Among the adult ocular stem cell sources, a minor population of the cells of the ciliary margin was shown to have retinal stem cell properties.1 However, they have very limited potential to generate neurospheres (0.1%) and also lack the ability to differentiate to all cell types of the retina. Therefore, pluripotent cells, such as the embryonic stem cells (ESCs) and induced pluripotent stem cells (iPSCs) have become valuable stem cell sources for generating retinal cell types suitable for regenerative applications. Earlier studies have shown that it is possible to derive neuro-retinal (NR) progenitors, mature photoreceptors, and RPE cells from human ESCs.211 Embryonic stem cell–derived retinal cell types also have been shown to rescue disease phenotype to some extent when transplanted in small and large animal models.4,1216 In an ongoing phase I/II clinical trial approved by the Food and Drug Administration (FDA), allogeneic human ESC (hESC)-derived RPE cells are being used in the treatment of patients with Stargardt's macular dystrophy and dry AMD.17,18 
Given this interest in generating retinal cell types for clinical applications, a well-characterized hESC line with a propensity to differentiate into retinal lineages is of great value. To this end, we describe an efficient protocol to derive retinal cell types from a well-characterized Indian origin, hESC line, BJNhem20.1921 This line has been submitted to the UK Stem Cell Bank (UKSCB accession No. R-08-021) and listed in the European Human Pluripotent Stem Cell Registry (hPSCreg) (JNCSRe002-A [BJNhem20]), International Stem Cell Registry, and the National Institutes of Health (NIH) Human Embryonic Stem Cell Registry (NIH Approval No. NIHhESC-10-0084). The International Stem Cell Initiative has conducted a genetic screen on ethnically diverse hESC lines and reported various genetic alterations and a common candidate on chromosome 20 that drives culture adaptation in more than 20% of the lines tested. The BJNhem20 line was part of this study and was found to be normal without any genetic abnormalities both at the early (sample code: TT-20-003-K-E-P19) and late passages (sample code: TT-20-004-K-L-P87) tested.22 This line is also available for research use and projects involving its use are eligible for NIH funding consideration. The Table provides the details of all reported, Indian origin, hESC lines listed in the International Stem Cell Registry. 
Table
 
Details of Indian-Origin hESC Lines Listed in the International Stem Cell Registry
Table
 
Details of Indian-Origin hESC Lines Listed in the International Stem Cell Registry
Materials and Methods
The study was reviewed and approved by the institutional review board of the LV Prasad Eye Institute, Hyderabad, India, and the research followed the tenets of the Declaration of Helsinki. 
Human Embryonic Stem Cell Culture and Maintenance
The hESC line, BJNhem20 cells are cultured on irradiated or mitomycin C–treated mouse embryonic fibroblast feeders using the standard human ES medium (KnockOut Dulbecco's modified Eagle's medium (DMEM) supplemented with 10% KnockOut serum replacement [KOSR], 10% fetal bovine serum, 2 mM Glutamax, 0.1 mM nonessential amino acids [NEAA], 0.1 mM β-mercaptoethanol, 50 U/mL penicillin, 50 μg/mL streptomycin, and 10 ng/mL basic FGF [bFGF; Life Technologies, Carlsbad, CA, USA]). The cells are also adapted to feeder-free culture conditions on Matrigel (Corning, Inc., Corning, NY, USA) coated plates using mTeSR1 culture medium (STEMCELL Technologies, Vancouver, Canada). The cultures are passaged manually by cutting individual colonies using the bent tips of flame-pulled glass Pasteur pipettes, followed by gentle trituration to generate small 5- to 10-cell clusters. Alternatively, the cells are also passaged using 0.5 mM EDTA in calcium/magnesium-free PBS as described elsewhere.29 Split ratios of approximately 1:6 to 1:10 were followed and the cultures were split after every 3 to 4 days before they reached 80% to 90% confluence.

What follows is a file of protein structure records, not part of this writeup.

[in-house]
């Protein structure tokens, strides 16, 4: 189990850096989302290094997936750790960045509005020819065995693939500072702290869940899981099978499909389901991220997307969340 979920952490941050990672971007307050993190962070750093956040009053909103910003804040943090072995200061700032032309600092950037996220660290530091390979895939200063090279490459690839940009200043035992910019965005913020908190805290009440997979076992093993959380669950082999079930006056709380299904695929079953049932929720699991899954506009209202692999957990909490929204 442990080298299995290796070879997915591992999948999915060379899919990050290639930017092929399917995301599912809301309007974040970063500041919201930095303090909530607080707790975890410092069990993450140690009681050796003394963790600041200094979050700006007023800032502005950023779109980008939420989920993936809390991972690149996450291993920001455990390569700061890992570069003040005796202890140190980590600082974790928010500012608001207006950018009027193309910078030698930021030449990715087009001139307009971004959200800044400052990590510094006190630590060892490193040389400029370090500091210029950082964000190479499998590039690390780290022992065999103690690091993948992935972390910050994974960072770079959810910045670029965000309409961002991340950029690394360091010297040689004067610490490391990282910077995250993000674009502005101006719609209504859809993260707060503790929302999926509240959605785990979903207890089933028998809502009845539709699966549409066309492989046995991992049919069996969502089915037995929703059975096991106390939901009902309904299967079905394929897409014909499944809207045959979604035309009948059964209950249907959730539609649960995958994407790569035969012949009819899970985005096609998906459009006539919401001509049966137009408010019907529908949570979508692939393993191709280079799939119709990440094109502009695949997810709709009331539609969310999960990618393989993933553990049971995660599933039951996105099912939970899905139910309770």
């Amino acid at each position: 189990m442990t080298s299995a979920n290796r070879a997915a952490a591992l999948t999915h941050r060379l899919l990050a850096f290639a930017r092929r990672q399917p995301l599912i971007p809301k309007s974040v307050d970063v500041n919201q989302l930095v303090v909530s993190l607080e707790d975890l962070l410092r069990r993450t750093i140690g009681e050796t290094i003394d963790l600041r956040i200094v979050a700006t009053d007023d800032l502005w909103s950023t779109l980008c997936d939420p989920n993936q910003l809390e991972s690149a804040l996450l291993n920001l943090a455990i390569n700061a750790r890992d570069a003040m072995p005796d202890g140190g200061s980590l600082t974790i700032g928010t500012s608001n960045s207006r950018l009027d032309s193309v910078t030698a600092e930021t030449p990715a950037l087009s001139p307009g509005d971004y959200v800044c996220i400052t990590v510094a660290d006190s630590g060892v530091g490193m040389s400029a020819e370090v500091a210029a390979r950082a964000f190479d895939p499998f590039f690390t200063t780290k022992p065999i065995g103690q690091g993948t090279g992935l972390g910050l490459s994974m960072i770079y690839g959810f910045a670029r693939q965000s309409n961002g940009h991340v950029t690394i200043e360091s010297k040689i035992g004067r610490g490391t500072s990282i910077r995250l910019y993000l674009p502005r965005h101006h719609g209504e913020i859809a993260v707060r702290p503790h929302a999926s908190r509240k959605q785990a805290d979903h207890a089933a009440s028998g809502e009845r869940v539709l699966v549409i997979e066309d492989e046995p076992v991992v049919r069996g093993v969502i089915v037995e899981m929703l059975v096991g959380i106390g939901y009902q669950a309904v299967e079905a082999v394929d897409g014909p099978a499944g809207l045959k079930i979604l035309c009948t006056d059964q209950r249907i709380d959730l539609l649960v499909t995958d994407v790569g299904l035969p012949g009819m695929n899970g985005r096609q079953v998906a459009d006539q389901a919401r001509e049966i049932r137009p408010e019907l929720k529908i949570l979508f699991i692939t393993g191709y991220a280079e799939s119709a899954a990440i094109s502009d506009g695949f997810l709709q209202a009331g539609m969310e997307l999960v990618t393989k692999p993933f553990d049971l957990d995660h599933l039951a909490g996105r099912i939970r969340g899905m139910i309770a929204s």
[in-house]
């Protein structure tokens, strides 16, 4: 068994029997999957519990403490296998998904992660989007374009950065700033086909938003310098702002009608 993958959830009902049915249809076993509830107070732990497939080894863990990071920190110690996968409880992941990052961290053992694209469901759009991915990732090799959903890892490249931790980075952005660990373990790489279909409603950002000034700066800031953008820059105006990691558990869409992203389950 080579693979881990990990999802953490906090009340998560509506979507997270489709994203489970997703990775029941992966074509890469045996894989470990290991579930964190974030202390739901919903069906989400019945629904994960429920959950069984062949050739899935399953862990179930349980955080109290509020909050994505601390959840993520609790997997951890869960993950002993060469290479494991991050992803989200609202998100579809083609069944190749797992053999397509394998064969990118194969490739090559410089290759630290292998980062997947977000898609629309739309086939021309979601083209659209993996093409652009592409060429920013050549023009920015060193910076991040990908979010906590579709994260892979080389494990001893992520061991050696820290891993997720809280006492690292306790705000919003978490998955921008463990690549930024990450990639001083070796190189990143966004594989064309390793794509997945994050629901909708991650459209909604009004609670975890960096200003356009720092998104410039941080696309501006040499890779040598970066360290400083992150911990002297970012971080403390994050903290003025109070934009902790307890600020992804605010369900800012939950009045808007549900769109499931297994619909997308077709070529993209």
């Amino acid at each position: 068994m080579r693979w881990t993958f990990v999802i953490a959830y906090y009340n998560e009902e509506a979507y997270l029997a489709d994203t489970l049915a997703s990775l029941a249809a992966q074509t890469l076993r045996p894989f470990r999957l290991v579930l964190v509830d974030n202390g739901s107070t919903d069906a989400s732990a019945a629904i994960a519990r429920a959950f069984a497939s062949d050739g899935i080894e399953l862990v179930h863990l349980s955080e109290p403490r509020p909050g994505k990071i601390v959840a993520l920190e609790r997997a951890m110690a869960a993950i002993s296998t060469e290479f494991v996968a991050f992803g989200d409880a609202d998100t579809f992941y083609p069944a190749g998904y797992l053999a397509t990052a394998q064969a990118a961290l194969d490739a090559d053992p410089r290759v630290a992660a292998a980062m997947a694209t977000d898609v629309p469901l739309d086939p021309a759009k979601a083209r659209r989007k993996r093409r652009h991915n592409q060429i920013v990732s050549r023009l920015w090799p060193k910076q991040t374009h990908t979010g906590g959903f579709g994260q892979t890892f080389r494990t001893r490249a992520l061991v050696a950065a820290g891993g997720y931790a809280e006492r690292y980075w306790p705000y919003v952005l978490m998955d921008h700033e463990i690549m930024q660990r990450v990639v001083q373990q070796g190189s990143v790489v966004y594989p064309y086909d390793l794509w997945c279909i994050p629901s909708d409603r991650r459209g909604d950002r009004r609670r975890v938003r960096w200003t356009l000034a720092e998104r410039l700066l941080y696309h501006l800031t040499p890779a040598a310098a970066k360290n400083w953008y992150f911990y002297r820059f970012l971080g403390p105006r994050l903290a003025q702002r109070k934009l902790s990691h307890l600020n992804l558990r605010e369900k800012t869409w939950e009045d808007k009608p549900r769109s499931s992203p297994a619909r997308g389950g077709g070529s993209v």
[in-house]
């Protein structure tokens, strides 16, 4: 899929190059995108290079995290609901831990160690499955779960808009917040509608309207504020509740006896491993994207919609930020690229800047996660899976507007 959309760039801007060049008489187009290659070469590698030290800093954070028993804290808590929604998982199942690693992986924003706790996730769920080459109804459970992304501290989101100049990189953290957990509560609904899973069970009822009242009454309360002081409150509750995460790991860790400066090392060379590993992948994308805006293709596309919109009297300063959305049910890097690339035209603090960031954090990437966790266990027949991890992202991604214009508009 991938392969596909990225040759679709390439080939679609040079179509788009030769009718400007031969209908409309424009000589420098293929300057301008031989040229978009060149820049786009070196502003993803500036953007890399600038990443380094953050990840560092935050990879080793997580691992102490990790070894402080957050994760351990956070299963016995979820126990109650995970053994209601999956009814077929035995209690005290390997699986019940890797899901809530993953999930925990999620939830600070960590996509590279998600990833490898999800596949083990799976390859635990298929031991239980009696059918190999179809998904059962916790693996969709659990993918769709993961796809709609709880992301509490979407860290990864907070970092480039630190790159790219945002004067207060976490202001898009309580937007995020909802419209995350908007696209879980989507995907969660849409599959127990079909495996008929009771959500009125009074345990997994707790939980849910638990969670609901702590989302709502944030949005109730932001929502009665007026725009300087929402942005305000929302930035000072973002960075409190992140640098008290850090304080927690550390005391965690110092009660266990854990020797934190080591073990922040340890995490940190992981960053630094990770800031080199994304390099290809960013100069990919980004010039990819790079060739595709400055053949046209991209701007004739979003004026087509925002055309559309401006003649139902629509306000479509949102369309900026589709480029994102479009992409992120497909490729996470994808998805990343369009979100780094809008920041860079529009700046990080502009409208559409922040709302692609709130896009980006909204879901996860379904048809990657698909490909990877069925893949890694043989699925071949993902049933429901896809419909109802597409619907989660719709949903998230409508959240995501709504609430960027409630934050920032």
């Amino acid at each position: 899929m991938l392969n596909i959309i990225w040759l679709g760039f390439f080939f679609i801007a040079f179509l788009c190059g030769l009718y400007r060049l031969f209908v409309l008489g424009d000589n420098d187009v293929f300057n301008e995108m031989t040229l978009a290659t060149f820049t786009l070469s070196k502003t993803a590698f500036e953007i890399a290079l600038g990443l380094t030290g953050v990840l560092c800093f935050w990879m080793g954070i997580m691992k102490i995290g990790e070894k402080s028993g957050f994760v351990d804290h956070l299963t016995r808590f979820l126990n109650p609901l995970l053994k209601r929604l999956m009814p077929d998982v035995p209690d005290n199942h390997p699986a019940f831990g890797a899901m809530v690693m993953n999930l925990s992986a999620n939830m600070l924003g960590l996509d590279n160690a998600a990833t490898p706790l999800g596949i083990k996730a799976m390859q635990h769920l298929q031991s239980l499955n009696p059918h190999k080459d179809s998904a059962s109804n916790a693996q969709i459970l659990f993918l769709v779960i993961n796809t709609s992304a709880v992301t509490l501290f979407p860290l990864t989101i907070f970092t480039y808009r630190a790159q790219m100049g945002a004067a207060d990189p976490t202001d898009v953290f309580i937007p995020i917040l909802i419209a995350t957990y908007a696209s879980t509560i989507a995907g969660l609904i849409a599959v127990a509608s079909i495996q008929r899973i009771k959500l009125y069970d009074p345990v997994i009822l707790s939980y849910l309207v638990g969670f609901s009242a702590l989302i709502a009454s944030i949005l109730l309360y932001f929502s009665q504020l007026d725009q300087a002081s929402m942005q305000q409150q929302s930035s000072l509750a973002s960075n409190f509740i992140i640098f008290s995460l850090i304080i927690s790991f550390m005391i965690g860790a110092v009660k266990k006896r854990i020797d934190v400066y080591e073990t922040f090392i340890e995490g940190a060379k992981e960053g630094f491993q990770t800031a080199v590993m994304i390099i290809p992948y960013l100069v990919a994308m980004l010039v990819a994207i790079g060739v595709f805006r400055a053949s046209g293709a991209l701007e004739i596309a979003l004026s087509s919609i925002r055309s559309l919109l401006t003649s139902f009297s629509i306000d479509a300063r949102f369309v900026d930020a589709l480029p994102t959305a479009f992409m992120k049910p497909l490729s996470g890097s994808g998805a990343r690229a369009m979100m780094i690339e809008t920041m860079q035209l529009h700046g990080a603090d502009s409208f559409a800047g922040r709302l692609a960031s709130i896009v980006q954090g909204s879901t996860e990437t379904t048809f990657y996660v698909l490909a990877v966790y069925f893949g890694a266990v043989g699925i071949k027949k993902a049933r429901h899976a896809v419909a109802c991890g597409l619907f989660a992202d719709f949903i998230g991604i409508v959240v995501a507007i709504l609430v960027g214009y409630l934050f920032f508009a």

Retinal Differentiation of hES Cells
The BJNhem20 cells were cultured under feeder-free conditions as described above. Differentiation was initiated by embryoid body (EB) formation in suspension cultures for 3 days in nonadherent dishes using differentiation medium (DM) that contains DMEM/F12, 4% KOSR, 0.1 mM NEAA, 2 mM Glutamax, 50 U/mL penicillin, and 50 μg/mL streptomycin (Life Technologies). After 3 days, the EBs are grown as adherent cultures on Matrigel-coated dishes, in neural induction medium (NIM), which contains DM supplemented with 1% N2 supplement (Life Technologies) and 100 ng/mL Noggin (R&D Systems, Minneapolis, MN, USA) for 1 week and further continued for 1 month in retinal differentiation medium (RDM), which contains DM and 2% B27 supplement (Life Technologies). Pigmented retinal progenitor cell clusters with neural progenitor rosettes and surrounding pigmented RPE patches were observed at this stage.